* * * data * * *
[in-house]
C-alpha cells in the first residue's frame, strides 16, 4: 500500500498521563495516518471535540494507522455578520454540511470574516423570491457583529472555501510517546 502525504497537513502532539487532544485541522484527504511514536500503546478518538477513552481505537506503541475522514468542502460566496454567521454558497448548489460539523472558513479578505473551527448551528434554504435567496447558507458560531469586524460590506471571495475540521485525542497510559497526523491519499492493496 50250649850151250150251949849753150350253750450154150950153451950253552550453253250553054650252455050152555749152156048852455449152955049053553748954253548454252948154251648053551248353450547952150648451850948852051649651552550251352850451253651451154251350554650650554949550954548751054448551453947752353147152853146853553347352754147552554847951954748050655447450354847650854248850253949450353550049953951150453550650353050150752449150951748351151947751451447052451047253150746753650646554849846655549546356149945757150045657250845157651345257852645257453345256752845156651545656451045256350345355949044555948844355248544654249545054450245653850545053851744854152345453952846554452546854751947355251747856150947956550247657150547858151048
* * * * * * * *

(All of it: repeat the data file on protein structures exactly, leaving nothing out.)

[in-house]
C-alpha cells in the first residue's frame, strides 16, 4: 500500500498521563495516518471535540494507522455578520454540511470574516423570491457583529472555501510517546 502525504497537513502532539487532544485541522484527504511514536500503546478518538477513552481505537506503541475522514468542502460566496454567521454558497448548489460539523472558513479578505473551527448551528434554504435567496447558507458560531469586524460590506471571495475540521485525542497510559497526523491519499492493496 50250649850151250150251949849753150350253750450154150950153451950253552550453253250553054650252455050152555749152156048852455449152955049053553748954253548454252948154251648053551248353450547952150648451850948852051649651552550251352850451253651451154251350554650650554949550954548751054448551453947752353147152853146853553347352754147552554847951954748050655447450354847650854248850253949450353550049953951150453550650353050150752449150951748351151947751451447052451047253150746753650646554849846655549546356149945757150045657250845157651345257852645257453345256752845156651545656451045256350345355949044555948844355248544654249545054450245653850545053851744854152345453952846554452546854751947355251747856150947956550247657150547858151048